But out of all of the emotional moments the movie takes us through, none are more moving than the moment when E.T.'s people come back to Earth and it's time for E.T. to say goodbye to his new friends. Elliot asks him to stay, but after an endearing hug, E.T. puts his finger up to Elliot's forehead, his finger lights up, and he says "I'll be right here."
This is the emotional high point for the film: the resolution to Elliot and E.T.'s extraordinary journey. Yet this is also the climax for John Williams' score as well, and he carries the music out with violins playing soft, sweet harmonics while the trumpets proudly play out the melody. And when E.T.'s ship closes, the theme builds to it's climactic finish with the timpanis beating dramatically – a proud declaration of the emotional rollercoaster that Williams and Spielberg just took us through.
2. John Miller's Grave – Saving Private Ryan
Before #StevenSpielberg takes us through the violently-iconic Normandy battle sequence, he starts Saving Private Ryan in a much somber and quieter setting: the Normandy Memorial. As the brass plays a quiet, soft melody in the background, we see an elder James Ryan walk down a cemetery with his family following closely behind him. As he approaches one grave stone in particular, he kneels down, collapses in front of the grave and starts sobbing. As his family rushes to comfort him, the horns continue to play a patriotic, honorable melody while the snare drums repp along, paying tribute to the men who sacrificed themselves for their country years ago and for those who will continue to sacrifice in the future.
With most of his compositions, Williams has a tendency to build up his music to high volumes for the sake of escalation and climax, but here, he demonstrates an unusual restraint to let the emotions of the scene carry out naturally. Because of this, Spielberg underscores the scene with Williams's music playing quietly in the background, allowing us to absorb the full impact of the tragedy this weary veteran faced when he was younger.
This is one of the quieter moments that demonstrates Williams' music, and it allows the character's life experiences to speak louder because of it.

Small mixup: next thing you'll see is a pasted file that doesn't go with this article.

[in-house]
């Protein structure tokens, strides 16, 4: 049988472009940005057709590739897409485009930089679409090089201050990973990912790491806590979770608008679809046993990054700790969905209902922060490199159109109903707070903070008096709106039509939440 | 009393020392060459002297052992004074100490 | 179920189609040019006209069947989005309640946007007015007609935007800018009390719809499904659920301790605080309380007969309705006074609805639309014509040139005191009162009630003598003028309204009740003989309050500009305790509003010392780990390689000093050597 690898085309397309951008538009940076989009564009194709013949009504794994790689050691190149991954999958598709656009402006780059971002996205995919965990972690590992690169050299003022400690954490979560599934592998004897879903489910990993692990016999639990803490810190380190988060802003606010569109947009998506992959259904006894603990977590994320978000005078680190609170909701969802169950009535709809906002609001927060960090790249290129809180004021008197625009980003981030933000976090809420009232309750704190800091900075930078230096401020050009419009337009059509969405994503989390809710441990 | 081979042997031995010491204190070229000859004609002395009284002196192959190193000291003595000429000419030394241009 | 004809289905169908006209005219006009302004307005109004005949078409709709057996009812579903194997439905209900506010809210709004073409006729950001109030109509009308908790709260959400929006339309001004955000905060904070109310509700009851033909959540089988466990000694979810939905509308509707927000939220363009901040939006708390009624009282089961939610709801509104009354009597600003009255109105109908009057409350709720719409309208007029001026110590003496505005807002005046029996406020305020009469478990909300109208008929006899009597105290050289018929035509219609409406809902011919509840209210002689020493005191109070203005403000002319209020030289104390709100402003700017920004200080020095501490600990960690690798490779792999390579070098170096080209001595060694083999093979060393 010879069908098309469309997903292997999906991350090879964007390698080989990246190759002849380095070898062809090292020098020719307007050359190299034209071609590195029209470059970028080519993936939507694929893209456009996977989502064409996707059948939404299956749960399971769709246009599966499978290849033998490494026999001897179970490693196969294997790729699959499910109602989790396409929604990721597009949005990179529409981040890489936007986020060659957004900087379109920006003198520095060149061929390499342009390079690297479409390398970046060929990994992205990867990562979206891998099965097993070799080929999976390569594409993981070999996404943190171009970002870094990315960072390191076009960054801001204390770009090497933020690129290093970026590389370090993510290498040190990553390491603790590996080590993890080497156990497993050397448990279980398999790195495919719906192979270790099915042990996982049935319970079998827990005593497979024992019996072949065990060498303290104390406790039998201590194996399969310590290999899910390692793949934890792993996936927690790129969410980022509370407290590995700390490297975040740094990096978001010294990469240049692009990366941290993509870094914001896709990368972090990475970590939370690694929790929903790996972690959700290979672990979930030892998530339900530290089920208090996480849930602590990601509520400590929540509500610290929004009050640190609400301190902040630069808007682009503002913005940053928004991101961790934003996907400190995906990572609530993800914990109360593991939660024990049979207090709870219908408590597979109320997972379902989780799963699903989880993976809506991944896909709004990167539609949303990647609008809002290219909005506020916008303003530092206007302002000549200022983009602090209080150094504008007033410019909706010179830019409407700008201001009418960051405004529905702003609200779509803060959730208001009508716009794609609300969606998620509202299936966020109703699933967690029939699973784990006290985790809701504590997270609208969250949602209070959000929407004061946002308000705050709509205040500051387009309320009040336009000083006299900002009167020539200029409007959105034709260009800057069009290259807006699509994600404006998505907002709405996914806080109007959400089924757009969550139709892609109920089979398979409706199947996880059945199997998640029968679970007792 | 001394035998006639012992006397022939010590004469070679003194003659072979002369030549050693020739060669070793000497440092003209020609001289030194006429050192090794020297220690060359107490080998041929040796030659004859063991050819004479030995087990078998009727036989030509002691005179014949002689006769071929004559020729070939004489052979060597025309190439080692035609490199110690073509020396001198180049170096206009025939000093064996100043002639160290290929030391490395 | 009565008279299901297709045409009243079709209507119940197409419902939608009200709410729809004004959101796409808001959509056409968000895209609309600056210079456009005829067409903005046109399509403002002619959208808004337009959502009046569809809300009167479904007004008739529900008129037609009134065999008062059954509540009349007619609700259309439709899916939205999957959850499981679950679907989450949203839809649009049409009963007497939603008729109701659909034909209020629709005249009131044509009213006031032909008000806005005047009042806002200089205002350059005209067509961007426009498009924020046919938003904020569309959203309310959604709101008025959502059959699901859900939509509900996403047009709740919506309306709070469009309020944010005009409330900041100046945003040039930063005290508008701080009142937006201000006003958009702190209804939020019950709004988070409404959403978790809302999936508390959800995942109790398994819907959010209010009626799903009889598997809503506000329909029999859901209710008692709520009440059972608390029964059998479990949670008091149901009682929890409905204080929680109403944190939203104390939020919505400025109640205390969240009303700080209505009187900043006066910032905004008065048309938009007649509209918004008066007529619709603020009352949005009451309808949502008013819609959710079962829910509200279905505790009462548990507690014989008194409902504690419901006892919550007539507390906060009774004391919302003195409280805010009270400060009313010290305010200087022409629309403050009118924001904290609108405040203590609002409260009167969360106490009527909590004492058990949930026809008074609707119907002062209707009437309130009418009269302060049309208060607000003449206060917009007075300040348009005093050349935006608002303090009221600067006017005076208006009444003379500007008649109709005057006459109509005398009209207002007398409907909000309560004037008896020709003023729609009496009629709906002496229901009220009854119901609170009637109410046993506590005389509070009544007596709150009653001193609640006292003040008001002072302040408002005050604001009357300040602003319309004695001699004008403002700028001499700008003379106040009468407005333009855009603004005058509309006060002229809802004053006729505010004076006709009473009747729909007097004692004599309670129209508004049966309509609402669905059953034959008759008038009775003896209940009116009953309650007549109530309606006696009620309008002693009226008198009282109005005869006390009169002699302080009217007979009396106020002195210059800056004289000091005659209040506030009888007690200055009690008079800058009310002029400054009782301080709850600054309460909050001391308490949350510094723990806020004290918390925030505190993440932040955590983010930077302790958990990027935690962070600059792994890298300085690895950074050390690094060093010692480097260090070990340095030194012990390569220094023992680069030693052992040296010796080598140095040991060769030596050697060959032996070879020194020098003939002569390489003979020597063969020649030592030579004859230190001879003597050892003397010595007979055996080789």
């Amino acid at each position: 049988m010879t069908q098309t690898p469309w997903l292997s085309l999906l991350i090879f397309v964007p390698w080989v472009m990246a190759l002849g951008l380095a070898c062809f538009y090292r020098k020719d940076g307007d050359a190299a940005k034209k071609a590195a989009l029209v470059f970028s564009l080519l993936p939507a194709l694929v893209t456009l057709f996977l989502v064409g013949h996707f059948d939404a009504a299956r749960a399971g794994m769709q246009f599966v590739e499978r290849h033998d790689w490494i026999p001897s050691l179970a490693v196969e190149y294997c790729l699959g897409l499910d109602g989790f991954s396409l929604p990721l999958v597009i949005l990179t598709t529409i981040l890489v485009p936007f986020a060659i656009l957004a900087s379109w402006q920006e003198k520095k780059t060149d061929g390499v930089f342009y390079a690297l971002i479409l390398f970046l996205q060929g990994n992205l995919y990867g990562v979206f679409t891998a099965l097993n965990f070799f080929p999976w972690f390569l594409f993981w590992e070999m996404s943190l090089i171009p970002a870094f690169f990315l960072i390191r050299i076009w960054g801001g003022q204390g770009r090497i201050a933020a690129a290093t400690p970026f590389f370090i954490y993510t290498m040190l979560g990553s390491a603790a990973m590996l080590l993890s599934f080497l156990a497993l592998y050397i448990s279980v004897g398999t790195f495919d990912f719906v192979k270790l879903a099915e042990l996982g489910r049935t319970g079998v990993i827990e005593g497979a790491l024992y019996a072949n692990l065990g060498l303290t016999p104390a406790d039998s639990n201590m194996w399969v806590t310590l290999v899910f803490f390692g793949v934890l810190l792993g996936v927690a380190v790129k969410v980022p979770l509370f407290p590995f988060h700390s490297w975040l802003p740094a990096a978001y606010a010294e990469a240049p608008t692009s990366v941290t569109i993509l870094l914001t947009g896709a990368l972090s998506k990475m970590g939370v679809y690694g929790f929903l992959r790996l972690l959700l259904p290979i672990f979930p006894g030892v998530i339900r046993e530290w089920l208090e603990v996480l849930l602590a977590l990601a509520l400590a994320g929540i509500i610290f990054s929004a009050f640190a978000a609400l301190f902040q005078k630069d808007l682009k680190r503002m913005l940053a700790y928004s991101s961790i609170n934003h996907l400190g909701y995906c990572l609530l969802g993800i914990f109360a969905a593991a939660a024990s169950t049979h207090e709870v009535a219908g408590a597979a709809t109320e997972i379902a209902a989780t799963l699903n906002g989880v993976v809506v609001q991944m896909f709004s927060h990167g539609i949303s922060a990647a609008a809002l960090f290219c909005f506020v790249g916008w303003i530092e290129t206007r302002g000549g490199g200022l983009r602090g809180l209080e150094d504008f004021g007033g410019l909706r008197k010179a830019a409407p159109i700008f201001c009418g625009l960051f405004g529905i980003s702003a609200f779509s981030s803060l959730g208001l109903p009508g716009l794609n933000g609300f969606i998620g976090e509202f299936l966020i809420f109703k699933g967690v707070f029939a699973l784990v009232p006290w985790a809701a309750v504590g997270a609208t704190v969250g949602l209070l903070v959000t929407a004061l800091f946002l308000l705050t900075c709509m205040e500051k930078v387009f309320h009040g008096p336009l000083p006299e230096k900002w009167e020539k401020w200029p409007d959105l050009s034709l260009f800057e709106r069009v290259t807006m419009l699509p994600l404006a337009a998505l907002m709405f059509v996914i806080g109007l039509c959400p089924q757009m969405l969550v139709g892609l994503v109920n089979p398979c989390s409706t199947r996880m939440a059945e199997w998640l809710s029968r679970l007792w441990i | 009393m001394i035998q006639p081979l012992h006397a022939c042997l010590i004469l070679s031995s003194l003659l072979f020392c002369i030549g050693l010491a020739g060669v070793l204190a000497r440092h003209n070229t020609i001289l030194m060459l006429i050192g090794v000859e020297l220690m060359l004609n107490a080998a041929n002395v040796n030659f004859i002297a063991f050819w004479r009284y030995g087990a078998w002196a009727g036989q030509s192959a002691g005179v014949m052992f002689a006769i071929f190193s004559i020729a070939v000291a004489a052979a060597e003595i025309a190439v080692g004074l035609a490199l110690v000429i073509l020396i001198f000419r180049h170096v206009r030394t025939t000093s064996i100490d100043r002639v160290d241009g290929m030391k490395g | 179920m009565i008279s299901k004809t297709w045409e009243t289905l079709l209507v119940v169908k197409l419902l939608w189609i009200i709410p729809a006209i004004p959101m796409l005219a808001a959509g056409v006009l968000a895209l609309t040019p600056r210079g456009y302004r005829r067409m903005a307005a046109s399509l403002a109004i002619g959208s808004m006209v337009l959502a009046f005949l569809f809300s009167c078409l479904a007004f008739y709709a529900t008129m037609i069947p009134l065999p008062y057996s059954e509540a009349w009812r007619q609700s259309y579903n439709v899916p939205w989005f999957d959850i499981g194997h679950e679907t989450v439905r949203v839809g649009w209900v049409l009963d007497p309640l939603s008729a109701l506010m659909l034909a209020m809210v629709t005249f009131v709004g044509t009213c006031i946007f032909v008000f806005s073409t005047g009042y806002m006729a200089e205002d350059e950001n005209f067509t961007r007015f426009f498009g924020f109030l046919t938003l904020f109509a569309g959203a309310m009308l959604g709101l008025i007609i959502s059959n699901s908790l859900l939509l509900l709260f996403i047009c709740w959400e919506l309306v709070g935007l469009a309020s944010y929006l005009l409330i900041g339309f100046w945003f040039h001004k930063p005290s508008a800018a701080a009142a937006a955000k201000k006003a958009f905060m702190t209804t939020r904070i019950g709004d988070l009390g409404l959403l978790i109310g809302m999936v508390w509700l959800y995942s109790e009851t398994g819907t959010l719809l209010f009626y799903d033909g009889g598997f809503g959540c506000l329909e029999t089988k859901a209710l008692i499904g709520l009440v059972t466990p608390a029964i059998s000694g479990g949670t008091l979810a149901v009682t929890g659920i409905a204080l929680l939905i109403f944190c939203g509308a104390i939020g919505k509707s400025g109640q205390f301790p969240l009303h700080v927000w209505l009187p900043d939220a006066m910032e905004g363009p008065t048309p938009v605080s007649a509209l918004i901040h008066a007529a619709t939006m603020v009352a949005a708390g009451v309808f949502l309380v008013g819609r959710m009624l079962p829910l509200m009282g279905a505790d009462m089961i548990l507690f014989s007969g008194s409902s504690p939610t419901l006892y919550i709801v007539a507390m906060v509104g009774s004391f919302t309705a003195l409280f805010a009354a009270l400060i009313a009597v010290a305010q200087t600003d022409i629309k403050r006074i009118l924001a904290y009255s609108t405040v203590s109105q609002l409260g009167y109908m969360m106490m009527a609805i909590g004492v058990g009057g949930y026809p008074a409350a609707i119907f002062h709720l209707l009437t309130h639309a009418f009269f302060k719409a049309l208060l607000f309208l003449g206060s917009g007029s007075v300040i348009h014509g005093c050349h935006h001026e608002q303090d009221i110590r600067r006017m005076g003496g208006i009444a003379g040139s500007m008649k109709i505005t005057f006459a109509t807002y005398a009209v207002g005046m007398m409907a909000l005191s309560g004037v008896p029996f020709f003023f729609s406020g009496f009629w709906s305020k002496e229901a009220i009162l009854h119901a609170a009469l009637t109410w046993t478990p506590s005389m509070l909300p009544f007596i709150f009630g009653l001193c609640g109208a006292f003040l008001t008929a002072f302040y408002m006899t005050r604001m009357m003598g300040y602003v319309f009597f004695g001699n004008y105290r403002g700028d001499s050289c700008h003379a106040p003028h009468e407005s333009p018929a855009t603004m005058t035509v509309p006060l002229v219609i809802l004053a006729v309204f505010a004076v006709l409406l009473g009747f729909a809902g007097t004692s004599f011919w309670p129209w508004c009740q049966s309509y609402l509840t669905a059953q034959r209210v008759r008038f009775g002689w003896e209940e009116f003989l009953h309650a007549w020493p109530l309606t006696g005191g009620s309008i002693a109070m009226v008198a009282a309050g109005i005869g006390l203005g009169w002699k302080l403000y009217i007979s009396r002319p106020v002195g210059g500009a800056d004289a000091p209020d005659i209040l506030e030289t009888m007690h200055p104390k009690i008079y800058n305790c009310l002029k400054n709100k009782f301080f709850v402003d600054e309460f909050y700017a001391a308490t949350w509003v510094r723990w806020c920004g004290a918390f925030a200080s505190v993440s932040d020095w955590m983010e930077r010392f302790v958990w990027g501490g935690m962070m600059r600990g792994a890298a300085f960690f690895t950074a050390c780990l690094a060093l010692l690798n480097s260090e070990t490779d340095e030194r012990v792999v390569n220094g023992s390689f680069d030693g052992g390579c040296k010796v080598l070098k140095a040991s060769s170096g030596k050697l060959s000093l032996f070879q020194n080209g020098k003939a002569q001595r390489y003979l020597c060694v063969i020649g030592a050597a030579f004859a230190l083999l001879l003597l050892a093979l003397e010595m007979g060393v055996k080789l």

1. One More Person – Schindler's List
Schindler's List has been described by many as Steven Spielberg's Magnus Opus: the absolute best of all his work. Williams' score likewise has been declared as the most emotional the composer has ever created. The two in combination make some of the most memorable movie moments in cinematic history, yet there is one scene more than any other where the emotions hit the high point: the ending.
By the end of Schindler's List, Oskar Schindler (Liam Neeson) has saved the lives of over 1,000 Jews from the concentration camps, but when everyone thanks him at the end, he only feels shame for not being able to save more. He could sell his car, get 10 more people. Sell his pin, get two more people. One more person. Yet, he didn't, and despite all the lives that he's saved, Oskar feels complete shame for the lives he didn't save.
Williams score on its own is beautiful, tragic and moving. The violin plays an eloquent, emotional melody while the orchestra follows in conjunction. There is no other point of the film when the scope of the soundtrack hits you harder, because this is the moment where Oskar comes full circle with all of his choices. Overcome with grief, pain and devastation, Oskar has to face everything about himself that he has learned to despise. He feels utterly ashamed for the things he didn't do, despite all the great things that he had already done.
It is the hands down the most emotional moment out of any Steven Spielberg and John Williams collaboration, and it fully demonstrates the storytelling magic that these two can accomplish together.
What was your favorite John Williams/Steven Spielberg moment? Let us know in the comments below.